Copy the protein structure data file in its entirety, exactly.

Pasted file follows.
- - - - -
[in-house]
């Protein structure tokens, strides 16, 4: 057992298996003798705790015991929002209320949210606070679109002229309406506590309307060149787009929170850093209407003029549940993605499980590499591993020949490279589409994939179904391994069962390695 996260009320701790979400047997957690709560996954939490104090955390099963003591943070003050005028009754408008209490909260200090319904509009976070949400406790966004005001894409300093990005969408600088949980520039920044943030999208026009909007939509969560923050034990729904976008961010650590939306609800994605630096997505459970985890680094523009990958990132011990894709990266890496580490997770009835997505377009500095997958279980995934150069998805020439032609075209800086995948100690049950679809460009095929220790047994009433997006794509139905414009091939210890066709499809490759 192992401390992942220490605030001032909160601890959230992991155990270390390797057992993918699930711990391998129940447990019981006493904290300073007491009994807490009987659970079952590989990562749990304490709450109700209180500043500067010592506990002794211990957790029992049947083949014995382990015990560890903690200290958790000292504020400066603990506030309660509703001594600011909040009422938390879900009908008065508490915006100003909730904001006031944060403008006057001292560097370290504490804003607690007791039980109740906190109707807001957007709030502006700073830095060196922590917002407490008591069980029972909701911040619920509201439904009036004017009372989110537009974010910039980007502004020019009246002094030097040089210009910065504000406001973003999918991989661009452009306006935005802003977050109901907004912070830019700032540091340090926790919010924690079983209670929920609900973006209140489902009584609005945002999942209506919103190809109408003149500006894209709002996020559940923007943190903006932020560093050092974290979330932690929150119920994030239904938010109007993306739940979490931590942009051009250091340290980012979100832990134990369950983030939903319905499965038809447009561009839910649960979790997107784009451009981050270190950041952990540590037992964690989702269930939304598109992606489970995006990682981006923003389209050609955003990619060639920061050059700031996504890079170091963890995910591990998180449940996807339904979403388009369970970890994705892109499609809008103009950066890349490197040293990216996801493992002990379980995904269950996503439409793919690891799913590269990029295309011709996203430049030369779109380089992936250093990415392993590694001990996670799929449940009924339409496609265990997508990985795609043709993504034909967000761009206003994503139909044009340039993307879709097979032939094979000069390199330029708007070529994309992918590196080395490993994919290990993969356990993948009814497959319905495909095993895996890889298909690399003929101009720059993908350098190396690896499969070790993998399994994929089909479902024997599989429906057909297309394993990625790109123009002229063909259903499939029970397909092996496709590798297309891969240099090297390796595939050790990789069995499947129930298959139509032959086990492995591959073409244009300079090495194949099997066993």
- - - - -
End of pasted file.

[in-house]
């Protein structure tokens, strides 16, 4: 057992298996003798705790015991929002209320949210606070679109002229309406506590309307060149787009929170850093209407003029549940993605499980590499591993020949490279589409994939179904391994069962390695 996260009320701790979400047997957690709560996954939490104090955390099963003591943070003050005028009754408008209490909260200090319904509009976070949400406790966004005001894409300093990005969408600088949980520039920044943030999208026009909007939509969560923050034990729904976008961010650590939306609800994605630096997505459970985890680094523009990958990132011990894709990266890496580490997770009835997505377009500095997958279980995934150069998805020439032609075209800086995948100690049950679809460009095929220790047994009433997006794509139905414009091939210890066709499809490759 192992401390992942220490605030001032909160601890959230992991155990270390390797057992993918699930711990391998129940447990019981006493904290300073007491009994807490009987659970079952590989990562749990304490709450109700209180500043500067010592506990002794211990957790029992049947083949014995382990015990560890903690200290958790000292504020400066603990506030309660509703001594600011909040009422938390879900009908008065508490915006100003909730904001006031944060403008006057001292560097370290504490804003607690007791039980109740906190109707807001957007709030502006700073830095060196922590917002407490008591069980029972909701911040619920509201439904009036004017009372989110537009974010910039980007502004020019009246002094030097040089210009910065504000406001973003999918991989661009452009306006935005802003977050109901907004912070830019700032540091340090926790919010924690079983209670929920609900973006209140489902009584609005945002999942209506919103190809109408003149500006894209709002996020559940923007943190903006932020560093050092974290979330932690929150119920994030239904938010109007993306739940979490931590942009051009250091340290980012979100832990134990369950983030939903319905499965038809447009561009839910649960979790997107784009451009981050270190950041952990540590037992964690989702269930939304598109992606489970995006990682981006923003389209050609955003990619060639920061050059700031996504890079170091963890995910591990998180449940996807339904979403388009369970970890994705892109499609809008103009950066890349490197040293990216996801493992002990379980995904269950996503439409793919690891799913590269990029295309011709996203430049030369779109380089992936250093990415392993590694001990996670799929449940009924339409496609265990997508990985795609043709993504034909967000761009206003994503139909044009340039993307879709097979032939094979000069390199330029708007070529994309992918590196080395490993994919290990993969356990993948009814497959319905495909095993895996890889298909690399003929101009720059993908350098190396690896499969070790993998399994994929089909479902024997599989429906057909297309394993990625790109123009002229063909259903499939029970397909092996496709590798297309891969240099090297390796595939050790990789069995499947129930298959139509032959086990492995591959073409244009300079090495194949099997066993």